To do Faux Cloisonne you simply heat emboss (using Versamark pad, gold embossing powder, heat gun) the line image stamp onto the GLOSSY magazine/brochure picture and then cut it out. If the magazine/brochure picture you stamped on is flimsy, you might want to glue it to a piece of cardstock before cutting out to make it stronger. Select colors that coordinate well with it to make your card. On the Faux Cloisonne card above, after stamping the Embrace Life flower, I adhered it to the Dusty Durango strip, then put the Fire circle rhinestone brad in. I put the brad in at this point - had I done it later after the Durango strip was glued to the Crushed Curry card, the brad would have shown on the inside of the card. So after the brad, I adhered the Durango/flower strip to the card. Then I stamped the Happy Birthday to You sentiment (single stamp from previous SU! catalog, p. 208 - presently on Dormant list so still available for purchase) in Dusty Durango. So -- Faux Cloisonne is actually pretty easy!


The pine branch card above was CASED (although some changes were made) from kellestamps on splitcoast - here.

Click the highlighted "here" above to see her card - I hyperlinked it!

The card front is SU! Always Artichoke cardstock, as is the Large Oval punch under the Word Window. The Merry Christmas sentiment is from Teeny Tiny Wishes, stamped in Always Artichoke onto a scrap piece of Glossy White and punched out with the Word Window Punch. We made and glued that sentiment part together and set it aside. The Word Window punched piece fits perfectly inside the Large Oval punched piece.

The white part of the card front is Glossy White cut to size before beginning. It is cut so that it will have a 1/4" Always Artichoke border after adhering to the AA card front. Glossy White cardstock works best for this technique because it is slick. In the bottom right corner - not too close to the edges - you want to come in and up about 1/2" or so (eyeball what looks best, taking into consideration you will also be putting your sentiment in about same area in top left corner so that they balance each other) -- stamp the pine bough from the Autumn Days stamp set in Soft Suede ink. Let it dry a few seconds while you clean your stamp, put it back up, etc.

Then take a light colored crayon - yes, crayon like we used when we were little! (Marbles last month, crayons this month - we're revisiting childhood!) Some directions say use white crayon, but I find that a light colored crayon works better cause you can tell where you colored whereas with white you can't. I colored most of the pine cones - but not the very top of them (note in the picture that most of the pine cones have white in between the whatever they're called, but not the ones toward the top of each cone); I also highlighted just a few of the pine straws (I was looking at kellestamps sample and highlighted like she did).

Then you take a sponge or sponge dauber and sponge Always Artichoke ink over the image til you like it. During class we decided we liked the way using a sponge piece worked as opposed to the sponge dauber - with dauber you see more of the round dauber circle. This picture was of the one where I used the sponge, not the dauber.

After sponging and letting it dry a few seconds, take a tissue or paper towel and rub across your image. You rub off the crayon - leaving white underneath because the crayon kept the ink from getting to the paper. And that is why you can use any light colored crayon - because in the end, you take the crayon off!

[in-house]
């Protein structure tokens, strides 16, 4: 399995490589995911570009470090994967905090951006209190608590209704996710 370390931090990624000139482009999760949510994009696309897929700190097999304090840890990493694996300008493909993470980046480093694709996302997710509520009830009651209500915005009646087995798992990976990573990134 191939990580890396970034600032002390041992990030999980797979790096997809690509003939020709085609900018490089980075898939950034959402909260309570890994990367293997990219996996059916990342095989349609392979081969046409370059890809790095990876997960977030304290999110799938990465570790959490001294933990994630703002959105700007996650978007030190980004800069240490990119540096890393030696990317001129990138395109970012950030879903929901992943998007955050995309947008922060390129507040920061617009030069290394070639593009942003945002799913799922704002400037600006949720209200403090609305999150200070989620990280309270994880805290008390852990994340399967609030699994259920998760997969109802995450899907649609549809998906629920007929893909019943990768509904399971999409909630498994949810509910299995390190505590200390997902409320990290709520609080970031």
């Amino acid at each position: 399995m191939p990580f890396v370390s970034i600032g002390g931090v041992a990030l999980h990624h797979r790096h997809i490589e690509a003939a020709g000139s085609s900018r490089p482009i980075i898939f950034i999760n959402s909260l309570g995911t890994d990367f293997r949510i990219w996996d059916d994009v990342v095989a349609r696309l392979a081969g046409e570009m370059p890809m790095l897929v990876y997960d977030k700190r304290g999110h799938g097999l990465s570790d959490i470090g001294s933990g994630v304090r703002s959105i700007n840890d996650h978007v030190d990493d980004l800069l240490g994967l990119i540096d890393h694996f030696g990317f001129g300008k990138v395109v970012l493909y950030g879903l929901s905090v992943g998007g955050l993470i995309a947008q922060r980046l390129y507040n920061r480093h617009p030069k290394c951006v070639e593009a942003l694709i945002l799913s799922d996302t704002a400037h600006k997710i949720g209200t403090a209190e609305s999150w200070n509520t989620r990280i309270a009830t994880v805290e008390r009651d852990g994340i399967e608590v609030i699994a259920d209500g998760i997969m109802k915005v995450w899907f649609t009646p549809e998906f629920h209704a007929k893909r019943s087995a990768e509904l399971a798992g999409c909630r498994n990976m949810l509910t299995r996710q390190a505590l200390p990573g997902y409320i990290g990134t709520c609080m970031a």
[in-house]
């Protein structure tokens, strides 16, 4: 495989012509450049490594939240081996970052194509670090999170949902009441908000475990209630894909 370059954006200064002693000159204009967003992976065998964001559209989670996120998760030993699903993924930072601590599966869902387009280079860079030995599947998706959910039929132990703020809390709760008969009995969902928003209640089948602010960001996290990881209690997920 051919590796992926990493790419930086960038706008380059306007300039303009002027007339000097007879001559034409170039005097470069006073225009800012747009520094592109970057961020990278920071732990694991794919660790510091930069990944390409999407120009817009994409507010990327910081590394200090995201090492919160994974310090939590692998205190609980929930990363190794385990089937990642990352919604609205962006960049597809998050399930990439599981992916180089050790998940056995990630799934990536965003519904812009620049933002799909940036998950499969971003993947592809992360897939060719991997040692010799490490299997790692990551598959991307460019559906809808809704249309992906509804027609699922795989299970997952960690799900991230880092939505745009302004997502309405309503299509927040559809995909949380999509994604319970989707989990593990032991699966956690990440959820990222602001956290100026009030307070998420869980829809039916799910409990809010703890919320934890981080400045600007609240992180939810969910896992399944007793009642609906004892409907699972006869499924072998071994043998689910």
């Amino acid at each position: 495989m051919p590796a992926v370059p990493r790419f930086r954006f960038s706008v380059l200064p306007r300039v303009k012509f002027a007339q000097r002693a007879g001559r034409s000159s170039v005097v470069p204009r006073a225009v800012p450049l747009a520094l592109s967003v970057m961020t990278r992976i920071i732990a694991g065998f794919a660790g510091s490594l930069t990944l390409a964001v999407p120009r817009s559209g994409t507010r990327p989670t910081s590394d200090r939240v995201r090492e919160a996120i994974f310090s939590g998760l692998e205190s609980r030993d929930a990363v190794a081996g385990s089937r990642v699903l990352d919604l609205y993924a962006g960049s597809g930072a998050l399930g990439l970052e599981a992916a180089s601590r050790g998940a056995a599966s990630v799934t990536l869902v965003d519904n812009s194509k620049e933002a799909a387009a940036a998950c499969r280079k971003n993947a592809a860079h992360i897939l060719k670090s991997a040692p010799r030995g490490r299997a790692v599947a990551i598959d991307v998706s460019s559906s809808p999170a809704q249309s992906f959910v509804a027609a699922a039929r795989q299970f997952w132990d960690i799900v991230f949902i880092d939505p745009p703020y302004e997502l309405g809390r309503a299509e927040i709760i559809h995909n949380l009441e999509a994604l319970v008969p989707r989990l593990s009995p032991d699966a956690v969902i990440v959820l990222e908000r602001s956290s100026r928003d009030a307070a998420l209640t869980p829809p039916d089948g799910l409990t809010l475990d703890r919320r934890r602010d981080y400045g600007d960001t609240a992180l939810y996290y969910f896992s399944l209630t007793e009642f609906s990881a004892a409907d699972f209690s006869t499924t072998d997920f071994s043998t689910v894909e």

Then eyeball the spacing to balance and adhere your sentiment oval in the upper left corner and complete your card!

Below is another example of Faux Cloisonne with a larger image - one of the flowers from Fifth Avenue Floral (the one I talked about above that has lots of lines). They were stamped in Soft Suede also. You don't have to get all the area of the inside of the flower colored in -- you just color it some. Then, instead of sponging, I used the brayer and Crushed Curry ink pad and brayered that ink all over the Glossy White strip with the colored flowers on it. (Do this on top of a piece of scratch paper/grid paper as you will get it on more than just your little strip of glossy cardstock.) As you continue to brayer on the color, it gets absorbed really well by the Glossy White cardstock and is very even - it's amazing how even it gets. Turns out really pretty. Wendy Weaver had a tip here - I'll have to think to remember what it was. Then, after brayering on the color, rub the crayon off the flowers - and you have partially white flowers!
Aha -- a day later - I have remembered Wendy's tip! When stamping on glossy cardstock, your stamp will have a tendency to slide because of the slickness -- so carefully press down to stamp and then bring your stamp straight up.

The Glossy White (now a shiny Crushed Curry from the ink) strip is then backed in Dusty Durango and adhered to Soft Suede card front. Modern Label punched sentiment is again from Teeny Tiny Wishes.

This Crayon Resist technique will work on Stampin' Up!'s Whisper White cardstock also because it has a slick finish - although not as slick as the Glossy White. So it works, although not as well. And note that the brayered Crushed Curry is not quite as even - it doesn't soak into the WW cardstock as well as it did the Glossy and I could see some of my brayer lines. This butterfly is from the God's Beauty hostess set from the Spring Summer 2009 catalog. All other stamps above are in the present 2009-2010 Idea Book and Catalog (except the Happy Birthday to you stamp also in the last catalog/on dormant list).

We've also learned that it is a good idea to keep your brayer in the box as the rubber can get nicked easily as you put your brayer in with all kinds of other tools - and then the place where it is nicked will show up on whatever you are brayering. But -- if that happens, don't throw away that rubber roll that has gotten messed up -- it can be covered with rubber bands to create a rubber band background!

Happy Stampin'!